It was only after he died, that the doctor took me aside, and told me that Nnamdi was of the ‘SS’ genotype; and that the fact that he was a sickler was a contributing factor to his death. I accused the doctor of being incompetent; telling him that it was not possible that my son was ‘SS’, since l was ‘AA’ and my wife Chinwe was ‘AS’.
The doctor sat me down in his office, called my wife into the office, and asked her which genotype she belonged to. She slowly answered ‘AS’, l was just too shocked to speak to her.
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And it was only when the doctor asked her to then explain how my late son turned out ‘SS’, if l was ‘AA’, and she was ‘AS’, that she collapsed on the floor, and started crying and begging for forgiveness.
It was shattering to discover that my wife had slept with another man, who fathered Nnamdi. She even confessed that it was my mother that convinced her to sleep with Aminu, my gateman, after my mother reasoned that l must be sterile; for not being able to impregnate Chinwe for the first three months that l slept with her. And that my mother was even planning for Aminu to impregnate her again, before my son died!
I took Aminu, my gateman, to the hospital. And a simple test confirmed that he was of the ‘AS’ genotype. The doctor also persuaded me to go for a fertility test; l did the test, and it was proven that l had a low-sperm count. But, the doctor told me that all hopes were not lost; since l still had the chance to boost my sperm count, with some special supplements and by adhering to a specialized diet.
I threw both Chinwe and my gateman Aminu, out of house and vowed to have nothing to do with my mother; who had finally gone back to Aba immediately after Nnamdi died, again.
But l was heart-broken. It was my mother that pushed Ese, the only girl l ever loved, out of my house. It was my mother that brought Chinwe into my life, it was her that masterminded what Chinwe did to me. Infact my mother just totally destroyed my life, just for her quest to see her grand-children before she died. How I hated her!
And worse still, l later learnt that Ese was now remarried, with two kids for her husband already.
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I went back to the doctor and started taking his supplements and following his recommended diet, to boost my sperm count.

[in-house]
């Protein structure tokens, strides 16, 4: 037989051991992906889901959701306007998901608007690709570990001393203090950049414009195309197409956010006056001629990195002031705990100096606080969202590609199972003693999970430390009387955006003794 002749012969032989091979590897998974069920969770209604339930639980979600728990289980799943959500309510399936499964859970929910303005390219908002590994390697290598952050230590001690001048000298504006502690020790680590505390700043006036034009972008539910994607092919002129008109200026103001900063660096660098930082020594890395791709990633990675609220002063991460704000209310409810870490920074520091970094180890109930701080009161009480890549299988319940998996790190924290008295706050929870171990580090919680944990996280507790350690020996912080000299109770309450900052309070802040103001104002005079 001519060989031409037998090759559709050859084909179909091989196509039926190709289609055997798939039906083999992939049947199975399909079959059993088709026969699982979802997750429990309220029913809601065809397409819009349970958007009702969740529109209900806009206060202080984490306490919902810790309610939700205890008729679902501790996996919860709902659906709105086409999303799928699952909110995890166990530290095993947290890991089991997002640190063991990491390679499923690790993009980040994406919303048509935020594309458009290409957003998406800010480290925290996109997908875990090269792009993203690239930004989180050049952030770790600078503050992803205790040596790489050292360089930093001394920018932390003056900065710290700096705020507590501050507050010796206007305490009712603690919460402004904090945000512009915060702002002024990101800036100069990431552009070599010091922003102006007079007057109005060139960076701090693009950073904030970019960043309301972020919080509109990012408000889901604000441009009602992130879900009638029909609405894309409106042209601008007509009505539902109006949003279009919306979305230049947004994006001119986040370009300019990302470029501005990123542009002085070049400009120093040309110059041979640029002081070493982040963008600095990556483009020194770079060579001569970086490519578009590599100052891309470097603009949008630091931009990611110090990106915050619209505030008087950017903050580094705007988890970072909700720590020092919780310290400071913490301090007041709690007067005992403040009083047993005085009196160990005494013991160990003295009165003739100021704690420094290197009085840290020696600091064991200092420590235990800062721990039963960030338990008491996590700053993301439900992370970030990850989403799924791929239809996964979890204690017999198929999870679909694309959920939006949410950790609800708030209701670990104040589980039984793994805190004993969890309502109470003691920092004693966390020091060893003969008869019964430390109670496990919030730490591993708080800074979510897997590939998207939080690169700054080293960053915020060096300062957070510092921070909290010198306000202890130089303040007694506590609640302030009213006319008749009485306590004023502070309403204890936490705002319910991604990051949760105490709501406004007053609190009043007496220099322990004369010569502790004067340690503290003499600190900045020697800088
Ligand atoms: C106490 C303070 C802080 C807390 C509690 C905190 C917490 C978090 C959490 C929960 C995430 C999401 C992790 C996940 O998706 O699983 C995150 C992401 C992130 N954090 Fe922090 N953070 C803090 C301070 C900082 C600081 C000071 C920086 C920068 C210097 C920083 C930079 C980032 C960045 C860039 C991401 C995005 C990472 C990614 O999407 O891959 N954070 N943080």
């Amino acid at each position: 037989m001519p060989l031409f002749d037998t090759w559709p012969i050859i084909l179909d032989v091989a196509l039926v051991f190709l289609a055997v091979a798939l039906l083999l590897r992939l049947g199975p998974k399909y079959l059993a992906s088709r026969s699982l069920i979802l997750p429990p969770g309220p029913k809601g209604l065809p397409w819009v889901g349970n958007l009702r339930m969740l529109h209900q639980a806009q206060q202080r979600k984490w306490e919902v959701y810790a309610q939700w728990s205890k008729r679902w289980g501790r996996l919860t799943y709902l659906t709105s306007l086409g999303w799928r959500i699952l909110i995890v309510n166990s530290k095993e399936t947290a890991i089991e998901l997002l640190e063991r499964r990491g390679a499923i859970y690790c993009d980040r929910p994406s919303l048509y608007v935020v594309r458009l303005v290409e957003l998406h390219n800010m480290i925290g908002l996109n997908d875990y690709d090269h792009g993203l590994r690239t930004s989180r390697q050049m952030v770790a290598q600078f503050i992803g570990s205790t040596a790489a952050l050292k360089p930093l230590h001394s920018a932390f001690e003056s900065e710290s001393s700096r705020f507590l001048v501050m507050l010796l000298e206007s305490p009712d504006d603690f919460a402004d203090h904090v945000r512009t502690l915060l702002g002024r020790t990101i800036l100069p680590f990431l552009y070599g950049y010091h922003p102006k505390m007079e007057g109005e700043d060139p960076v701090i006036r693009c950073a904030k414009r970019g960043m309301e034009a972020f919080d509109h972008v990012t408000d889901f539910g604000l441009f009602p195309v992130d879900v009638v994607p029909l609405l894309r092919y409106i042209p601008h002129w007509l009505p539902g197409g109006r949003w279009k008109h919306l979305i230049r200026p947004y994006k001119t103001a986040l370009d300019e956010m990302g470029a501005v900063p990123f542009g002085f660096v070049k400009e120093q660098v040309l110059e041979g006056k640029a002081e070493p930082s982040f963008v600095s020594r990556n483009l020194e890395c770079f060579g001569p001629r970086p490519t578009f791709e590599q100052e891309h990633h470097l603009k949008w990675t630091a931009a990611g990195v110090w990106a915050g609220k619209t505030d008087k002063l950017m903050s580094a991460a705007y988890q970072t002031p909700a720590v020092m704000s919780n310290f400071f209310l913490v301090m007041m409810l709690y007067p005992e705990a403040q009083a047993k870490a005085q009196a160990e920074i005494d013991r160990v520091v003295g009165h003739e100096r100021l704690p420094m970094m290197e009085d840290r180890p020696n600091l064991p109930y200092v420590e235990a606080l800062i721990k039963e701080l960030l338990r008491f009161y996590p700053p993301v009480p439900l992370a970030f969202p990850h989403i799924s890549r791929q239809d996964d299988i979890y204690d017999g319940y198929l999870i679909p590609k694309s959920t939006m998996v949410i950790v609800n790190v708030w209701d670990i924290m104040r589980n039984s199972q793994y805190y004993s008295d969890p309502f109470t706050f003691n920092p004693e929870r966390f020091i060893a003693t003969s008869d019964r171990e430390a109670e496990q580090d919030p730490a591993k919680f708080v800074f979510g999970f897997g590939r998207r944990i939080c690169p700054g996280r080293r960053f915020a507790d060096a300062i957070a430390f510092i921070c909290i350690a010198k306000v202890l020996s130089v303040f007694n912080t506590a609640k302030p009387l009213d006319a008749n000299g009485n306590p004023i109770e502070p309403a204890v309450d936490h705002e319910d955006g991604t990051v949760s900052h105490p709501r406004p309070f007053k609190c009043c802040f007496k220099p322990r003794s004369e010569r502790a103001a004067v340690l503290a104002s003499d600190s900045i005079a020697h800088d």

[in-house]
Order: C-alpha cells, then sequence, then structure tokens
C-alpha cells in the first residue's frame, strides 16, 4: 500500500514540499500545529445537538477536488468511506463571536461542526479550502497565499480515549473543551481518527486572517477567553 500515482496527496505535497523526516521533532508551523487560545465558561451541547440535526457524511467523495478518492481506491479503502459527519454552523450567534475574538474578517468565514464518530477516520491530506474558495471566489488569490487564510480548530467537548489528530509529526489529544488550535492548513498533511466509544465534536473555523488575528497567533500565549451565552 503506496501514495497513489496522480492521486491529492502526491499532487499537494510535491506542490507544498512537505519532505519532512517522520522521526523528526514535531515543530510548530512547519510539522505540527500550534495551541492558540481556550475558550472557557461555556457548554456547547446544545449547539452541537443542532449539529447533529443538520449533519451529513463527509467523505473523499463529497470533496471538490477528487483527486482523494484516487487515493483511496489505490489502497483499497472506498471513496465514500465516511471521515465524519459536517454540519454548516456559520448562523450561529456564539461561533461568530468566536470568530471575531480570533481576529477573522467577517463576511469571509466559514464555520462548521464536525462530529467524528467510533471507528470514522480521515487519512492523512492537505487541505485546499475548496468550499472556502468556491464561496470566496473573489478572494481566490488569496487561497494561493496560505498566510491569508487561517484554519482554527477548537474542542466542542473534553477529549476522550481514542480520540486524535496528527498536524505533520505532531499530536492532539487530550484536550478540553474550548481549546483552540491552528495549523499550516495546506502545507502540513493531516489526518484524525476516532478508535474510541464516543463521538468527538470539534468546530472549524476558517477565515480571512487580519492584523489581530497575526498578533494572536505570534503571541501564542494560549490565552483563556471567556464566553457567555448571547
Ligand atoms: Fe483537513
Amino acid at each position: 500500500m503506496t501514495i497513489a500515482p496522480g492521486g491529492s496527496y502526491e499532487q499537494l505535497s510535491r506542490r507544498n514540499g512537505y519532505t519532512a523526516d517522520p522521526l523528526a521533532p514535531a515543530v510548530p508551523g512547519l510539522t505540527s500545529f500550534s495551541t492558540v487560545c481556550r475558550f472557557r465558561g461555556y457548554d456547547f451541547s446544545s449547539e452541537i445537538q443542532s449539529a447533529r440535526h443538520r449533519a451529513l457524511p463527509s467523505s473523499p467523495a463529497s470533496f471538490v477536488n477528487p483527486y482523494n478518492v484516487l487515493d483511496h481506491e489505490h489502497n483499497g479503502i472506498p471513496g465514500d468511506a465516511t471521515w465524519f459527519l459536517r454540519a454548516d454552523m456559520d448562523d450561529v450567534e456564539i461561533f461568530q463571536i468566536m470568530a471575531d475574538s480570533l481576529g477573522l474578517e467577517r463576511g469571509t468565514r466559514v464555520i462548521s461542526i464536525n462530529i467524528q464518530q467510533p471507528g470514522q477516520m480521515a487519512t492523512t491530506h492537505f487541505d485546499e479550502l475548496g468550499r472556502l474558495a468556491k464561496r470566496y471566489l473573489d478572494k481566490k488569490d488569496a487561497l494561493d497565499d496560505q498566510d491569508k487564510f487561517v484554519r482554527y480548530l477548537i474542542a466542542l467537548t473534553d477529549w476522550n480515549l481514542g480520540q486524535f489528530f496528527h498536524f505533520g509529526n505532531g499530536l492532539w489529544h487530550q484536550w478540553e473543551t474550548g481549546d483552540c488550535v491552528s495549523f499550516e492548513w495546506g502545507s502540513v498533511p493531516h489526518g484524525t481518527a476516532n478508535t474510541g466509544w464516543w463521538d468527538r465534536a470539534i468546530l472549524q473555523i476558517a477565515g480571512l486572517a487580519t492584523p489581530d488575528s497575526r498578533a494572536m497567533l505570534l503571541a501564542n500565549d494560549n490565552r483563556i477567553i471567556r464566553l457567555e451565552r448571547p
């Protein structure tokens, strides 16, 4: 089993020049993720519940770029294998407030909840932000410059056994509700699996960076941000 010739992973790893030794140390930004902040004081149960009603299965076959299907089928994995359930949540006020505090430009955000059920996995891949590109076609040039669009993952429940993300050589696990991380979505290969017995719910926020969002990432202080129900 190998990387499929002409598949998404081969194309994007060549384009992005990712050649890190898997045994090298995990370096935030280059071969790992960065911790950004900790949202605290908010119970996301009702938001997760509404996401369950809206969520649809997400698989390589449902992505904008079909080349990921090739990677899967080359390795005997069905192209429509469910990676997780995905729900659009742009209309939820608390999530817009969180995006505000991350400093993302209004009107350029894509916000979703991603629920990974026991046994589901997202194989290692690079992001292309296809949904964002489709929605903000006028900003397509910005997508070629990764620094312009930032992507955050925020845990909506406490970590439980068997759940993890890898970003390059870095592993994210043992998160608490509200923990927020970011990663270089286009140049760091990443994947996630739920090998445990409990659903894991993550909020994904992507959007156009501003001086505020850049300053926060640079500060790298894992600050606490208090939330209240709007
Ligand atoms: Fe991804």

Then l focused on my business, and tried to forget all the trauma my mother had put me through.
But a year later, my mother was back at my house. She said that she came to ask me for forgiveness. And to tell me that she was ready to accept any girl l chose to marry now; if only l promised her that l would immediately go and adopt a male child, after l remarry again!
I told her to go and die!, I was so consumed with bitterness that l called her all sorts of names. I simply just let loose all the anger and frustrations that had been bottled up inside of me, on her.
My mother reminded me how l virtually sponsored Ese through school with her hard-earned money, and how she was the one that sponsored my first wedding to Ese, and how she was the one that loaned me 5 million naira to go into business; money which l haven’t even payed her back yet, and which she had forgone for me.
Then she fell on the floor and wept bitterly, telling me that she was going to die, if l walked out on her without saying that l had forgiven her. I refused and walked out on her.
Finally, l did what Ese had once begged me to do, l rented another flat.
And for three months, my mother hung back there, waiting for me to come back home and forgive her. I didn’t even visit her for once.
Finally, my sister Nkechi came and took her back home to Aba.
Three weeks after she arrived back in Aba, she had a massive heart attack and died in her sleep.
I don’t know what to do now. I love my mother and l owe everything l have to her efforts. But the impression everyone in my family has is that l hated her to death. I bitterly regret having treated her so harshly. It never crossed my mind that she would die. I don’t know how l’m going to face my sisters and my uncles at my mother’s burial. Infact l don’t know how l’m going to face the whole village!
I don’t know how l’m going to live the rest of my life knowing that the only woman l ever loved is living happily with another man; all because of my mother. And that l was fooled for a whole two years by Chinwe; all because of my mother. And that l unknowingly killed my mother, because of these women.
I feel so empty with self hatred. I just feel like killing myself and ending it all.
I need help!
Someone please talk to me!